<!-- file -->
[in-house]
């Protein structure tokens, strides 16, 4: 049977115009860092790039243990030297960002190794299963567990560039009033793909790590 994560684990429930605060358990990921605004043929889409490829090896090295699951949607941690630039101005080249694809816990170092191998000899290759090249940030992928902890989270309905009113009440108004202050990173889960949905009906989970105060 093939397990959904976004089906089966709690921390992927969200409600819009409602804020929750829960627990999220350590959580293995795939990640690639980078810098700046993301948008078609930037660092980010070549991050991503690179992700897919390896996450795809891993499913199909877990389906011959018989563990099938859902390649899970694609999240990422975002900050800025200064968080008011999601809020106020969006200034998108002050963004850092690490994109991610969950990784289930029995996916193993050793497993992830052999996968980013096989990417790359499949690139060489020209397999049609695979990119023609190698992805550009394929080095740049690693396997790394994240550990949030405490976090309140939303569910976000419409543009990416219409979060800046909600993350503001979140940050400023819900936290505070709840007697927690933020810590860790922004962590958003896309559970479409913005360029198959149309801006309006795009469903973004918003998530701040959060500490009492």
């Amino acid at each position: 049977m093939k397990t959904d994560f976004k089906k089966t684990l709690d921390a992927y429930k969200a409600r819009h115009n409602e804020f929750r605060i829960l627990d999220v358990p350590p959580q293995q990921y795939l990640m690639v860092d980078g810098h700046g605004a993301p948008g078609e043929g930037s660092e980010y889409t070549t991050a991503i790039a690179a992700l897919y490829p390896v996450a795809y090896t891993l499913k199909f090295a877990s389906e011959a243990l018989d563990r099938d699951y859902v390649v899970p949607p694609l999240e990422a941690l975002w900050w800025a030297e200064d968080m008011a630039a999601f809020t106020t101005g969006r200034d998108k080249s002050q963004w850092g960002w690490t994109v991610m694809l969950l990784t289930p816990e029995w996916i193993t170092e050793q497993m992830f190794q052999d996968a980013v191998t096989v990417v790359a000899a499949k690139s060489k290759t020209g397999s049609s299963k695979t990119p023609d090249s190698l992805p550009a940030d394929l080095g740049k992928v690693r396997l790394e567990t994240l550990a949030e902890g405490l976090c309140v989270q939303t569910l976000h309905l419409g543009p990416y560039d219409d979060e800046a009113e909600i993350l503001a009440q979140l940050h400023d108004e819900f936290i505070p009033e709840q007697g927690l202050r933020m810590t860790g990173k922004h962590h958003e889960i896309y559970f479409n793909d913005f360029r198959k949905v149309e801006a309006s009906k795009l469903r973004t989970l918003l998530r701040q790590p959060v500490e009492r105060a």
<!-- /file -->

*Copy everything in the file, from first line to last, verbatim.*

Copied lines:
[in-house]
């Protein structure tokens, strides 16, 4: 049977115009860092790039243990030297960002190794299963567990560039009033793909790590 994560684990429930605060358990990921605004043929889409490829090896090295699951949607941690630039101005080249694809816990170092191998000899290759090249940030992928902890989270309905009113009440108004202050990173889960949905009906989970105060 093939397990959904976004089906089966709690921390992927969200409600819009409602804020929750829960627990999220350590959580293995795939990640690639980078810098700046993301948008078609930037660092980010070549991050991503690179992700897919390896996450795809891993499913199909877990389906011959018989563990099938859902390649899970694609999240990422975002900050800025200064968080008011999601809020106020969006200034998108002050963004850092690490994109991610969950990784289930029995996916193993050793497993992830052999996968980013096989990417790359499949690139060489020209397999049609695979990119023609190698992805550009394929080095740049690693396997790394994240550990949030405490976090309140939303569910976000419409543009990416219409979060800046909600993350503001979140940050400023819900936290505070709840007697927690933020810590860790922004962590958003896309559970479409913005360029198959149309801006309006795009469903973004918003998530701040959060500490009492």
């Amino acid at each position: 049977m093939k397990t959904d994560f976004k089906k089966t684990l709690d921390a992927y429930k969200a409600r819009h115009n409602e804020f929750r605060i829960l627990d999220v358990p350590p959580q293995q990921y795939l990640m690639v860092d980078g810098h700046g605004a993301p948008g078609e043929g930037s660092e980010y889409t070549t991050a991503i790039a690179a992700l897919y490829p390896v996450a795809y090896t891993l499913k199909f090295a877990s389906e011959a243990l018989d563990r099938d699951y859902v390649v899970p949607p694609l999240e990422a941690l975002w900050w800025a030297e200064d968080m008011a630039a999601f809020t106020t101005g969006r200034d998108k080249s002050q963004w850092g960002w690490t994109v991610m694809l969950l990784t289930p816990e029995w996916i193993t170092e050793q497993m992830f190794q052999d996968a980013v191998t096989v990417v790359a000899a499949k690139s060489k290759t020209g397999s049609s299963k695979t990119p023609d090249s190698l992805p550009a940030d394929l080095g740049k992928v690693r396997l790394e567990t994240l550990a949030e902890g405490l976090c309140v989270q939303t569910l976000h309905l419409g543009p990416y560039d219409d979060e800046a009113e909600i993350l503001a009440q979140l940050h400023d108004e819900f936290i505070p009033e709840q007697g927690l202050r933020m810590t860790g990173k922004h962590h958003e889960i896309y559970f479409n793909d913005f360029r198959k949905v149309e801006a309006s009906k795009l469903r973004t989970l918003l998530r701040q790590p959060v500490e009492r105060a």